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Patrick of Ireland. The Portuguese Order, nor have had their patents red Orders of Chrift; and of Avis. The gistered in the Royal College of Arms, Swedish Orders of the Serapbim, of they cannot have the title of Sir pretbe Sword, of the Polar Star, and of fixed to their names in his Majesty's Vafa. Of the Danish Orders of the dominions ; Sir John Peter, therefore, White Elephant, of Dannebrog, and of is the only Holitein Knight in Great Fidelity. Of the White Eagle, and of Britain. Of the Order of Sincerity, or Saint Slanilaus, of Poland. Of the the Red Eagle, of Baruth. Of the Black Eagle, of Military Merit, and Chace, of Wartemberg. Of Saint Generosity, of Prussia. Of the Annun- Charles, and of Military Merit, in the ciation of Savoy, or Sardinia, and of fame Dukedom. Of Golden Lion, and Saint Maurice, of Savoy. Of St. of la Vertu Militaire, of Helle-Caffel. Fanuarius, of Naples; and of Saint Fer. Of Fidelity, of Baden Dourlach. Of dinand, and of Merit, of Sicily.
St. Mark, and of the Golden Stole, of Sect. V. includes Electoral and Venice. Archiepiscopal Orders, viz. The Order Sect. VII. Of the Orders for Ladies. of St. Henry, of Saxony. Of the Holy of the Starry Cross of Vienna, insti. Knight and Martyr 'St. George, of tuted in 1688, by the Empress-Confort Bavaria. Of St. Hubert, of the Dutchy of Leopold I. Emperor of Germany. of Juliers. Of the Order of the Palatine Of the Slaves to Virtue, by the Empress Lion. Of St. Rupert, of Salzburg: Eleonora, widow of the Emperor Fer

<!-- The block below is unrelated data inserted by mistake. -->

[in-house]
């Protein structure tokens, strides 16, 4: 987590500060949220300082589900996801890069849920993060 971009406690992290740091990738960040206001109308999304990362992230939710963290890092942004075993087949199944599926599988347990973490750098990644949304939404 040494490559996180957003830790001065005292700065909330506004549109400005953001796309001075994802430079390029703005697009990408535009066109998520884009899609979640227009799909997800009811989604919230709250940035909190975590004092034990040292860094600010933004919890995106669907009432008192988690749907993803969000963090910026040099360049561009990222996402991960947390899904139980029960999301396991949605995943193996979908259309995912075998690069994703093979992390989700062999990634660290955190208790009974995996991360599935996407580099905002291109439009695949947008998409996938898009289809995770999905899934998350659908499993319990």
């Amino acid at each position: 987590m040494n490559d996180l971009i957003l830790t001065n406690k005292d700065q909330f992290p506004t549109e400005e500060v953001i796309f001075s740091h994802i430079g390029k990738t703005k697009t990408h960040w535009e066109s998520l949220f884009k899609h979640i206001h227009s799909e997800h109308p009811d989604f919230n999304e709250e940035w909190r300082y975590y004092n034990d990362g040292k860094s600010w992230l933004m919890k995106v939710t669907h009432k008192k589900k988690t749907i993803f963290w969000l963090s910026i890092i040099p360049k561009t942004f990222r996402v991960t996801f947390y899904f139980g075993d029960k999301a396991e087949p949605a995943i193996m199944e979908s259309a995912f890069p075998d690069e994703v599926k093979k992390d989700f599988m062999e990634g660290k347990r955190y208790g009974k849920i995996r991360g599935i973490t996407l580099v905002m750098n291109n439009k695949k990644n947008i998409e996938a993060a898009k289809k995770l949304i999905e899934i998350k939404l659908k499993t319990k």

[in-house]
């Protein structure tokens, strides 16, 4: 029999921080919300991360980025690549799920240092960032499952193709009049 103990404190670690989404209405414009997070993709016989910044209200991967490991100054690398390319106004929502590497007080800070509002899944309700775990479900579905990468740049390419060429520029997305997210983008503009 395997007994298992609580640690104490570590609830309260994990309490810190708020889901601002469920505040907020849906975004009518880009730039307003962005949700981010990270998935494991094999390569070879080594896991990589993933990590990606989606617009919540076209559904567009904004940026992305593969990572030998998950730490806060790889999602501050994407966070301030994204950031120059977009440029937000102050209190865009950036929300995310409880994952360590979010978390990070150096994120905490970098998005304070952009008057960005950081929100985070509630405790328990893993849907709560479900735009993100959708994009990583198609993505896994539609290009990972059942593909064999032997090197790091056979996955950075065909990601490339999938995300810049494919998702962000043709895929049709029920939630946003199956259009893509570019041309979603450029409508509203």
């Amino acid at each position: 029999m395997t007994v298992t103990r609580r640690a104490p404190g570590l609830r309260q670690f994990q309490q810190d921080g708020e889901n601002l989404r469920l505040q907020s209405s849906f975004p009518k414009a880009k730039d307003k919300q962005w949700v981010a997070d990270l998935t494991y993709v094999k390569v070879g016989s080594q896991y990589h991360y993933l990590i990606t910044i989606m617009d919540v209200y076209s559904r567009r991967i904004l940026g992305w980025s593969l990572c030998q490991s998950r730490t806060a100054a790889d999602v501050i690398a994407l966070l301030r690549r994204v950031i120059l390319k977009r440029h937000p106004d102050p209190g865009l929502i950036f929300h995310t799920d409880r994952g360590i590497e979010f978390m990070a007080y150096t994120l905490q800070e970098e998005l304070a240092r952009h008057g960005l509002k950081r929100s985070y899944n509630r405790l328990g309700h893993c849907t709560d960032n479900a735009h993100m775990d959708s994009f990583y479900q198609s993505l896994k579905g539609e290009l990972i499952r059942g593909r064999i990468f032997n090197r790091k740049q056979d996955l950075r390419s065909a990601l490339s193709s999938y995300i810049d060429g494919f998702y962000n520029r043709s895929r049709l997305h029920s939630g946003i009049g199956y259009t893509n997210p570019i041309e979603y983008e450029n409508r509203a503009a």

Sect. VI. Ducal and Princely Orders, dinand III. in 1662. Of St. Catha. viz. Of the Order of the Golden rine, by the renowned Empress of RufFleece. Of St. Stephen, of Tuscany. fa, Catharine II. Her Royal Highness Of the White Falcon, of Saxe-Weimar. Charlotte-Augutta, Princess-Royal of Of the Happy Alliance, of Saxe-Hill. Great Britain, and Duchess of Wurtemburghaulen. Of Saint Anne, of Holi berg, was created by the Empress a Hein. Four British subjects have been Lady of this Order, and wears the received into this Order; the first is, infignia. The Electoral Order of St. John Peter, thence called Sir John Elizabeth, instituted at Manheim, in Peter, formerly British Contul at 1766, by her Serene Highness Eliza. Ottend, of whom the perfonal account beth-Augusta, the Electress Palatine. given in pages 215, 216, and 217, is, to Section the VIIIth, and last, gives 2 the knowledge of the writer of this brief account of the Order of the Amareview, who refided many years ranth, instituted by the famous Chriit. Oltend, a misrepresentation in most of ina, Queen of Sweden, in 1653; and it the particulars; the Author, or Editor, is remarkable, that he conferred it on best knows with what view. The others Sir Bulffrode Whitlock, who was sent Amare, Major-General Thomas Roberts, bassador to her Majesty by Oliver CromCaptain David, and Captain William, well, Protector of the Commonwealth Roberts; all Officers of distinguished of England. The account of the cemerit, by their military services in his remonial, and the insignia, with which Majesty's forces, in the Ruflian army the volume closes, is entertaining; against the Turks, and in the Ame. but there is a small mistake in placing rican war ; but as these Gentlemen it amongst the Orders now existing in never obtained his Majesty's permislion Europe, as it does not appear that it to wear the diftinctive marks of their survived its Royal Foundress.